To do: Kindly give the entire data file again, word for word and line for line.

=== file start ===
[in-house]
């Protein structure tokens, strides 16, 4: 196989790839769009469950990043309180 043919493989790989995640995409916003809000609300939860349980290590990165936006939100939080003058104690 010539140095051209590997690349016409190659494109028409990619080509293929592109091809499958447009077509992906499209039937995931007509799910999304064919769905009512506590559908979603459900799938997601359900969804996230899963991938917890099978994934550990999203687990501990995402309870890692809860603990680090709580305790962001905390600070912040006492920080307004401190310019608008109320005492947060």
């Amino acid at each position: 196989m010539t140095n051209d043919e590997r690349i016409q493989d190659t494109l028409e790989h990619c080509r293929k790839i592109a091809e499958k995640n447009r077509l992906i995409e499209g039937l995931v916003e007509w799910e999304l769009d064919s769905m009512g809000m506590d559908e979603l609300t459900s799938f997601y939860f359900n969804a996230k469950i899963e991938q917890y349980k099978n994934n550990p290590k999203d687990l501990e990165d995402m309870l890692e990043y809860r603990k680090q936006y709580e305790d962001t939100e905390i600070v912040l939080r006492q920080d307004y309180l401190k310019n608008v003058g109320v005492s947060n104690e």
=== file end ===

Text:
[in-house]
């Protein structure tokens, strides 16, 4: 196989790839769009469950990043309180 043919493989790989995640995409916003809000609300939860349980290590990165936006939100939080003058104690 010539140095051209590997690349016409190659494109028409990619080509293929592109091809499958447009077509992906499209039937995931007509799910999304064919769905009512506590559908979603459900799938997601359900969804996230899963991938917890099978994934550990999203687990501990995402309870890692809860603990680090709580305790962001905390600070912040006492920080307004401190310019608008109320005492947060």
């Amino acid at each position: 196989m010539t140095n051209d043919e590997r690349i016409q493989d190659t494109l028409e790989h990619c080509r293929k790839i592109a091809e499958k995640n447009r077509l992906i995409e499209g039937l995931v916003e007509w799910e999304l769009d064919s769905m009512g809000m506590d559908e979603l609300t459900s799938f997601y939860f359900n969804a996230k469950i899963e991938q917890y349980k099978n994934n550990p290590k999203d687990l501990e990165d995402m309870l890692e990043y809860r603990k680090q936006y709580e305790d962001t939100e905390i600070v912040l939080r006492q920080d307004y309180l401190k310019n608008v003058g109320v005492s947060n104690e």